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hey guys, i'm looking into setting up a SAN for our company....i've never set one up before so i really dont know what needs to be done. if someone has any info on things like pricing, equipment, etc. i would really appreciate it.

my project is to either setup a SAN or have a programmer (from our DMS company) create software that allows us to archive documents to a cd. i think the programmer and services would cost roughly a couple thousand (maybe less). how much would a cheap SAN cost and would it be worth it or just have the programmer do his thing?

any advice would be appreciated! thanks.

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Last Post by jime0726
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My two cents as a consultant: don't go the consultant route.

Stick to open standards and common hardware.

I would expect to see as many different reccomendations as their are users on daniweb, most people will have vailid arguements for ignoring the person before, and so I will begin the chain:

-Always have a HD image for each server
-Always backup data daily
-Don't discount 40 years of backup technology when some yahoo in accounting (why are they always in accounting?) suggests backing up a little file server to a external usb cd burner. Use magnetic tape and a GOOD program for backups.

Good luck!

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ok...i can definitely take that advice. i do want to explain a little bit of what we've been doing previously though and why:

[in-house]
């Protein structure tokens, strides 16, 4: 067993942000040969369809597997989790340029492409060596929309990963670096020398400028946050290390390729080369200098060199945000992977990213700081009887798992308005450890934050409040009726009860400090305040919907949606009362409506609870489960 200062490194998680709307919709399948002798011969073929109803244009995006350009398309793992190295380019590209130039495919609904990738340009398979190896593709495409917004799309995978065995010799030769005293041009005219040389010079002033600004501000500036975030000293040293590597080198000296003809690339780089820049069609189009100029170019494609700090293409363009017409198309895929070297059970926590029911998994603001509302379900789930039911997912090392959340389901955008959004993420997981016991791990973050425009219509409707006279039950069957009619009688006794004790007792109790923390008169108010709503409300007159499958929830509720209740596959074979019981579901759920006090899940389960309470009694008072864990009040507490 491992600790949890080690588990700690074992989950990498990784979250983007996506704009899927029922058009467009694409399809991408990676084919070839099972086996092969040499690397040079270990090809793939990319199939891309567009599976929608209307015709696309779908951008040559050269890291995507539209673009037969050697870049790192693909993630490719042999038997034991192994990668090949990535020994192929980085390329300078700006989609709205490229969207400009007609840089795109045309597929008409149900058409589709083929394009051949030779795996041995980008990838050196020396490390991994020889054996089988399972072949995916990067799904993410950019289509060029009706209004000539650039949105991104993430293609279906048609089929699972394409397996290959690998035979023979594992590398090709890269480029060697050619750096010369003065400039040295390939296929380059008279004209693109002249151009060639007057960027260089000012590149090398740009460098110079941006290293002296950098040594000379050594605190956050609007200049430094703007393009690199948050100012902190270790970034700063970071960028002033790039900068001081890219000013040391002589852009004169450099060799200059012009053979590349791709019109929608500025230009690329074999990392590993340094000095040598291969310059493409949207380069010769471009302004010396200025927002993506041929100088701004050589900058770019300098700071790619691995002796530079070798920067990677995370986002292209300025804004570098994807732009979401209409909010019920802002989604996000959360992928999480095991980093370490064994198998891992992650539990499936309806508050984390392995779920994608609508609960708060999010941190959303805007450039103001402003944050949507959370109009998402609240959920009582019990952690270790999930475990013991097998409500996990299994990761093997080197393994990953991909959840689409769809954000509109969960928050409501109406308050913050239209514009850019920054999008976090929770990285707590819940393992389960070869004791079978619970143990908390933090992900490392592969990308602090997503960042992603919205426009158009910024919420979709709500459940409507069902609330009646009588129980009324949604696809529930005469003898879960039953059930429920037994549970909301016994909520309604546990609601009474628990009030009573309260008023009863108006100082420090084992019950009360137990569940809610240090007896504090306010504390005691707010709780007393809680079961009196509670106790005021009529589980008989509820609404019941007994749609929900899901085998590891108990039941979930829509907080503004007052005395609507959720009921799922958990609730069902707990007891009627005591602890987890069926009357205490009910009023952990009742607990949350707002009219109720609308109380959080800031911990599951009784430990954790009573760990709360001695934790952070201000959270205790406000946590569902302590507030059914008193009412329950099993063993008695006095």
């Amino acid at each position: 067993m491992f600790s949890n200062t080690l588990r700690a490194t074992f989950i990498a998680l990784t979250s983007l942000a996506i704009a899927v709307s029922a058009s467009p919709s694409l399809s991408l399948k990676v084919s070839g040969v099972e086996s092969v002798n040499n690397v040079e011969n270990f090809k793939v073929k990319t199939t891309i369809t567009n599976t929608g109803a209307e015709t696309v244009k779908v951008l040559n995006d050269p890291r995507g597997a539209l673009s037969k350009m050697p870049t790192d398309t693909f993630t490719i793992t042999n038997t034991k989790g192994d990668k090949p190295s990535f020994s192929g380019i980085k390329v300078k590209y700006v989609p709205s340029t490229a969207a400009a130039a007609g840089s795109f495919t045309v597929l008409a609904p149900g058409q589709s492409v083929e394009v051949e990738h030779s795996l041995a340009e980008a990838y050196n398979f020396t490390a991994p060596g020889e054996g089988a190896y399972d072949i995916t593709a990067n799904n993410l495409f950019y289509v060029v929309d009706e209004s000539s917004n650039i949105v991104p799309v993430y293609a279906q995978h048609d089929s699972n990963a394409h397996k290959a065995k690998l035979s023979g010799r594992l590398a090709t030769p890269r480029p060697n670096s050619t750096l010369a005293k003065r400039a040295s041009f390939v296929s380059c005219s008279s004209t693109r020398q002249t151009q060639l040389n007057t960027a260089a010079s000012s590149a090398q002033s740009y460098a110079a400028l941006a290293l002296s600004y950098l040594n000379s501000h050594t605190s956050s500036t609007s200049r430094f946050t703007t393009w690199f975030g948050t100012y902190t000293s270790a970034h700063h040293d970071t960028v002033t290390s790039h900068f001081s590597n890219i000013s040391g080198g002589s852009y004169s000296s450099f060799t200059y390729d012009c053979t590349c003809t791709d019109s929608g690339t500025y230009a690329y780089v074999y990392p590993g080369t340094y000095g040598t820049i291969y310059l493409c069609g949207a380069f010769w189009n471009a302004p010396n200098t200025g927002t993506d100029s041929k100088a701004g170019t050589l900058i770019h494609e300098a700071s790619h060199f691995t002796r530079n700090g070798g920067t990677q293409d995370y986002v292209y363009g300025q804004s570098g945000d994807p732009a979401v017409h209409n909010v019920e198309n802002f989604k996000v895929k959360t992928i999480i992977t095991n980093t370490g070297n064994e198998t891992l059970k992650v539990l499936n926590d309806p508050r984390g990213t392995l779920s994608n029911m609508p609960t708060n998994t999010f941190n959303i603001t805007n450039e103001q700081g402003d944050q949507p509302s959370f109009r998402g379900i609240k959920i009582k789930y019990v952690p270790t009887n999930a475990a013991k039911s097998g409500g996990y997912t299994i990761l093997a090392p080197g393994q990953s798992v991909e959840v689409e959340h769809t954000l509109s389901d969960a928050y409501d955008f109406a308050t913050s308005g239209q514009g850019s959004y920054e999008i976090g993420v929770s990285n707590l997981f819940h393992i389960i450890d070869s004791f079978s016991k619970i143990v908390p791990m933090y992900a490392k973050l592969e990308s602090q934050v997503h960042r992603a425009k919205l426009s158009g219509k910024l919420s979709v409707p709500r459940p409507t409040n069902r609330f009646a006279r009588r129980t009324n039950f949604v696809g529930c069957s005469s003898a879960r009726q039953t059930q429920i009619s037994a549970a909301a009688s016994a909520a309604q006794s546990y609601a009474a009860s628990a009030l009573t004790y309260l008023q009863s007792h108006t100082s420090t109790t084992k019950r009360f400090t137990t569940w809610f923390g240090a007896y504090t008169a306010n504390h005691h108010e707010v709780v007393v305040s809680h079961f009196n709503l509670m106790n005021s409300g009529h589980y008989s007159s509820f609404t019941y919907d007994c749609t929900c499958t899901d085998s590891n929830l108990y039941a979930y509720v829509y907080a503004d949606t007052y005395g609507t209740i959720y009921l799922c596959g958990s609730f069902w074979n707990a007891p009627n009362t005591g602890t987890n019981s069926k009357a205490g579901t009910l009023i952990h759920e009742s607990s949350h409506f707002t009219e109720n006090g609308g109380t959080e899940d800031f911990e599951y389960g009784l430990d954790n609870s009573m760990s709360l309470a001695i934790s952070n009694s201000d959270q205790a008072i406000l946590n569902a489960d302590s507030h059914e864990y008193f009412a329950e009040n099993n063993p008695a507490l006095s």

our company produces thousands upon thousands of documents a yr and 3+ yrs ago, we had all those docs stored on a network share (and hard copy files) and once a case was closed, the hard copy part of the case would be scanned into a program and tagged up with the electronic part of the case (in the network share). from there, they would be burned to cd to take them fully out of our system.

we looked into a full DMS system to take over our network share and to be A LOT more organized with our documents. we purchased an incredible program from a very respectible company that works with the legal industry. once we purchased it, we had no way of archiving docs out to free up room (because once a case is closed, no need to go back to it). so my former manager was telling me to have that company's consultant create us a program for archiving. now my new manager wants me to look into a SAN to save $$. i would think having a consultant create us a program would be a lot less expensive. my managers deal though is he doesnt want that program to be sold to other firms when it was our idea. (which i think may have happened once before with something we had them create for us)....

with that in mind, do you still think i should go the route of a SAN?

thanks for your help!

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It sounds like you are looking for some serious mass ARCHIVING storage instead of a SAN.

A Storage Area Network is a full blown LAN-like network of devices, be it tape drives, CD-RW, DVD-+RW, disk arrays, etc. All the fun stuff you always wanted at home in your basement but could never efford. Think of SAN as a more developed SCSI system. (which is actually not that far from truth since most of them use just that, SCSI to communicate.)

I do NOT think you need SAN. What I think you are looking for DAS or NAS. DAS or Direct Attached Storage is, well your hard drive on a server. NAS or Network Attached Storage is a special hard drive(s) or storage device that appears as an other drive or "server" in the list of network devices.

NAS came about when clustering and such became fashionable. It was a pain to dedicate a full server just so you can hammer away on those SCSI drivers. So someone figured, heck I'll just make a tiny PC with a dedicated OS, stick it on top of an array of SCSI drives with a NIC stuck in it and voila! You have a NAS.